Tacos and Jesus

I don’t know whether I should file this one under food, preaching, or Bible? Probably it is a little of all.

Let’s start with tacos. There are few things in this world better than a taco. When I say taco most people think about the crunchy things you get at Taco Bell. That hardly qualifies, but it does indeed qualify. I prefer soft tacos–flour for most of mine but if it is a fish taco I prefer a corn tortilla. I also love breakfast tacos made with sausage, bacon, chorizo, or egg and potato. It’s all delicious.


Most food can be described as a taco. This is really true of what we label as Mexican food. An enchilada is a soggy taco. A chalupa is a flat taco. Quesadillas are panini tacos. Nachos are de-constructed tacos. Chimichangas are deep fried tacos.

And for the record, there is no such things as a burrito. A burrito is just a pretentious taco.

But so many other foods are really tacos too. A sandwich is a taco with puffy bread. Think about it, Subway sells things called ‘wraps’ to substitute the fluffy bread, and a wrap is just a taco with different filler. The same is true of a burger–just a taco without the spices, but still a taco.

A hot dog is really a taco, too.

A gyro is a Greek taco.

A calzone is an Italian taco.

An egg roll is an Asian taco.

A kolache is a Czech taco.

I mean, if you get right down to it, a Twinkie is a Mid-Century American taco.

Eventually this gets me to Jesus. Jesus made seven of the apostles fish tacos for breakfast after his resurrection.

When they got out on land, they saw a charcoal fire in place, with fish laid out on it, and bread. Jesus said to them, “bring some of the fish that you have caught . . . Come and have breakfast.” John 21:9-10, 12a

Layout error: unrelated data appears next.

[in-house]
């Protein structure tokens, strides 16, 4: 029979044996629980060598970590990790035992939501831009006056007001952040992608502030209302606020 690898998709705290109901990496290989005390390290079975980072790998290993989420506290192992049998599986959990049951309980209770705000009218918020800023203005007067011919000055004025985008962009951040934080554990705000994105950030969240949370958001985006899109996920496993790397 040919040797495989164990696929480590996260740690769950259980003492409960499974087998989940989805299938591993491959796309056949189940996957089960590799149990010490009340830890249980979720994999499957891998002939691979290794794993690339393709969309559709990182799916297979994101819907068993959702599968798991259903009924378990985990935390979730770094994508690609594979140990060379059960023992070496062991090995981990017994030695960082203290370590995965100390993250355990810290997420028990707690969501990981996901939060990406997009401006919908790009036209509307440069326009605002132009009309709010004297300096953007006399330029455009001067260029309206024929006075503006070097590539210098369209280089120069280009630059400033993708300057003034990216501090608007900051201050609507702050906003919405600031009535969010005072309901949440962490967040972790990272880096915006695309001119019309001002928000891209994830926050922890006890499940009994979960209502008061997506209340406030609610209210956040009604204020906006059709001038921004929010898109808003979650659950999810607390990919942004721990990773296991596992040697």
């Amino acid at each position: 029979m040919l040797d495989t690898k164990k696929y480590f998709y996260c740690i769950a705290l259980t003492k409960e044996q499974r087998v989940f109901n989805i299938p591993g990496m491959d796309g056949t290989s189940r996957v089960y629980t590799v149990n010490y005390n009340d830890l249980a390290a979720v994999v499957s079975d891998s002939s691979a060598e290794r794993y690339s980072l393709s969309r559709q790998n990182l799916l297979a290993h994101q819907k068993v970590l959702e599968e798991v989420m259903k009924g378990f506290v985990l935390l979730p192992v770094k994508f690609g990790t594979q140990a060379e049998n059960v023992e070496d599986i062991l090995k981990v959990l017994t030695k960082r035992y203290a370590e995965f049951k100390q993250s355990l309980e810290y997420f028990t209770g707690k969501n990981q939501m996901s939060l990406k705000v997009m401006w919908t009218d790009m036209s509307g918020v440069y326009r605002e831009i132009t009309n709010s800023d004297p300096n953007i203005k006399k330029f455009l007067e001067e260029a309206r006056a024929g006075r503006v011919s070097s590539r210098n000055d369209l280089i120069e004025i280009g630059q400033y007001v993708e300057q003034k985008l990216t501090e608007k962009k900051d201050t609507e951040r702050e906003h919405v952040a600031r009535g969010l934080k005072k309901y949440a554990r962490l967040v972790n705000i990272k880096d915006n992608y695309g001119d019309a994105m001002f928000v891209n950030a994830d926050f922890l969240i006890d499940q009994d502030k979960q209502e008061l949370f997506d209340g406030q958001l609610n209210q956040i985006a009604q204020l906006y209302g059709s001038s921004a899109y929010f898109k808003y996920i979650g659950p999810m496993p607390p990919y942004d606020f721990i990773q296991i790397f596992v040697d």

Tacos are resurrection food! I wonder if Thomas brought along some guacamole or queso? I doubt it.

Tacos are the universal food. One way or another people from just about every culture can relate to a piece of bread wrapped around something. Jesus offers this universal food to his apostles as he leads them to consider the universal neediness we all have to dine with him.

The Old Testament and Resurrection

Yesterday in the Easter Sermon I spent a good bit of time talking about five key verses of scripture from the Hebrew Bible, the Old Testament, that point to a view of life after death. We would rightly call these resurrection verses in light of Jesus and the empty tomb, as well as the explicit teaching of the New Testament, particularly landmark passages like 1 Corinthians 15.

Me preaching on Easter, or am I playing Rock, Paper, Scissors?


The compilation of these five verses comes from Millard Erickson’s epic theology book Christian Theology, on page 1201 of my copy. It is not in his section on the work of Jesus, but rather on “Last Things” which I find fascinating. So, if you missed them yesterday because you were dazzled by my homiletics (or, like most of the 7 or 8 billion people in the world, weren’t there) here they are.

  1. Isaiah 26:19, “But your dead will live; their bodies will rise.  You who dwell in the dust, wake up and shout for joy.  Your dew is like the dew of the morning; the earth will give birth to her dead.”
  2. Daniel 12:2  “Multitudes who sleep in the dust of the earth will awake: some to everlasting life, others to shame and everlasting contempt.”
  3. Psalm 49:15, “But God will redeem my life from the grave; he will surely take me to himself”
  4. Psalm 17:15 “And I—in righteousness I will see your face; when I awake, I will be satisfied with seeing your likeness.”

Erickson doesn’t list Job’s ancient words. I find this to be a glaring omission, for they are the most New Testament sounding of them all and are my personal favorite. As I said, it is part of my funeral liturgy, and for good reason.

“I know that my redeemer lives, and that in the end he will stand upon the earth.  And after my skin has been destroyed, yet in my flesh I will see God; I myself will see him with my own eyes—I, and not another. How my heart yearns within me!” (Job 19:25-26).